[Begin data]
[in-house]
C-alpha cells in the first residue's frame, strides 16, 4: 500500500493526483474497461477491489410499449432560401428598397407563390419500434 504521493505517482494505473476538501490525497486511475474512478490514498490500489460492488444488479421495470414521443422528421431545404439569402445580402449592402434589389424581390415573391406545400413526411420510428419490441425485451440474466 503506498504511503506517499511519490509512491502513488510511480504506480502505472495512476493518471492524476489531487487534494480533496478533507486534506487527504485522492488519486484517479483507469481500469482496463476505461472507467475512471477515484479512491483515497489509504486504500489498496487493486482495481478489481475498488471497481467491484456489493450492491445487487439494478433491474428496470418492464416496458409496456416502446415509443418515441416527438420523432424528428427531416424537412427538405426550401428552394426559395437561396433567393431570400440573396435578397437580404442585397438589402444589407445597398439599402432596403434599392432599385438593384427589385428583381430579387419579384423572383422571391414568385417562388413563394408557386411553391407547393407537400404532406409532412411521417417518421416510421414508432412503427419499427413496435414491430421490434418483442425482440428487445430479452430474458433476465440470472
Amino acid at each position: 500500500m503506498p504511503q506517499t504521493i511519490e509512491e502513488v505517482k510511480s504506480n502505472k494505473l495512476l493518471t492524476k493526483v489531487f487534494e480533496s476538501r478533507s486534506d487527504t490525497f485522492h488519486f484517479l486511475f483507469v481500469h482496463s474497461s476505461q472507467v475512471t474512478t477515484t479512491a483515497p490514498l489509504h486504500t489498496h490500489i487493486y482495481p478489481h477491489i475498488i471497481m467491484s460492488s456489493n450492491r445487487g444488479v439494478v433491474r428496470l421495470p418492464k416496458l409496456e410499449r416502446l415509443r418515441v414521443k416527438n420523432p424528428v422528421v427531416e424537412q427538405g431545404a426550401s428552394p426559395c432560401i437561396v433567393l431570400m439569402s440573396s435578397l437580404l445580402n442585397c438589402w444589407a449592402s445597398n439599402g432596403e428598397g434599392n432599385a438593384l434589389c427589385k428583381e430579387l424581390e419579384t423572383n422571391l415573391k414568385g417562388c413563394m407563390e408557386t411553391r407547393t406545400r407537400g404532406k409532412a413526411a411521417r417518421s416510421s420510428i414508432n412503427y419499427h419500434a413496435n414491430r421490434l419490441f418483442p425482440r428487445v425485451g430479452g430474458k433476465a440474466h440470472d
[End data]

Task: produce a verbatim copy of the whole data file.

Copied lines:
[in-house]
C-alpha cells in the first residue's frame, strides 16, 4: 500500500493526483474497461477491489410499449432560401428598397407563390419500434 504521493505517482494505473476538501490525497486511475474512478490514498490500489460492488444488479421495470414521443422528421431545404439569402445580402449592402434589389424581390415573391406545400413526411420510428419490441425485451440474466 503506498504511503506517499511519490509512491502513488510511480504506480502505472495512476493518471492524476489531487487534494480533496478533507486534506487527504485522492488519486484517479483507469481500469482496463476505461472507467475512471477515484479512491483515497489509504486504500489498496487493486482495481478489481475498488471497481467491484456489493450492491445487487439494478433491474428496470418492464416496458409496456416502446415509443418515441416527438420523432424528428427531416424537412427538405426550401428552394426559395437561396433567393431570400440573396435578397437580404442585397438589402444589407445597398439599402432596403434599392432599385438593384427589385428583381430579387419579384423572383422571391414568385417562388413563394408557386411553391407547393407537400404532406409532412411521417417518421416510421414508432412503427419499427413496435414491430421490434418483442425482440428487445430479452430474458433476465440470472
Amino acid at each position: 500500500m503506498p504511503q506517499t504521493i511519490e509512491e502513488v505517482k510511480s504506480n502505472k494505473l495512476l493518471t492524476k493526483v489531487f487534494e480533496s476538501r478533507s486534506d487527504t490525497f485522492h488519486f484517479l486511475f483507469v481500469h482496463s474497461s476505461q472507467v475512471t474512478t477515484t479512491a483515497p490514498l489509504h486504500t489498496h490500489i487493486y482495481p478489481h477491489i475498488i471497481m467491484s460492488s456489493n450492491r445487487g444488479v439494478v433491474r428496470l421495470p418492464k416496458l409496456e410499449r416502446l415509443r418515441v414521443k416527438n420523432p424528428v422528421v427531416e424537412q427538405g431545404a426550401s428552394p426559395c432560401i437561396v433567393l431570400m439569402s440573396s435578397l437580404l445580402n442585397c438589402w444589407a449592402s445597398n439599402g432596403e428598397g434599392n432599385a438593384l434589389c427589385k428583381e430579387l424581390e419579384t423572383n422571391l415573391k414568385g417562388c413563394m407563390e408557386t411553391r407547393t406545400r407537400g404532406k409532412a413526411a411521417r417518421s416510421s420510428i414508432n412503427y419499427h419500434a413496435n414491430r421490434l419490441f418483442p425482440r428487445v425485451g430479452g430474458k433476465a440474466h440470472d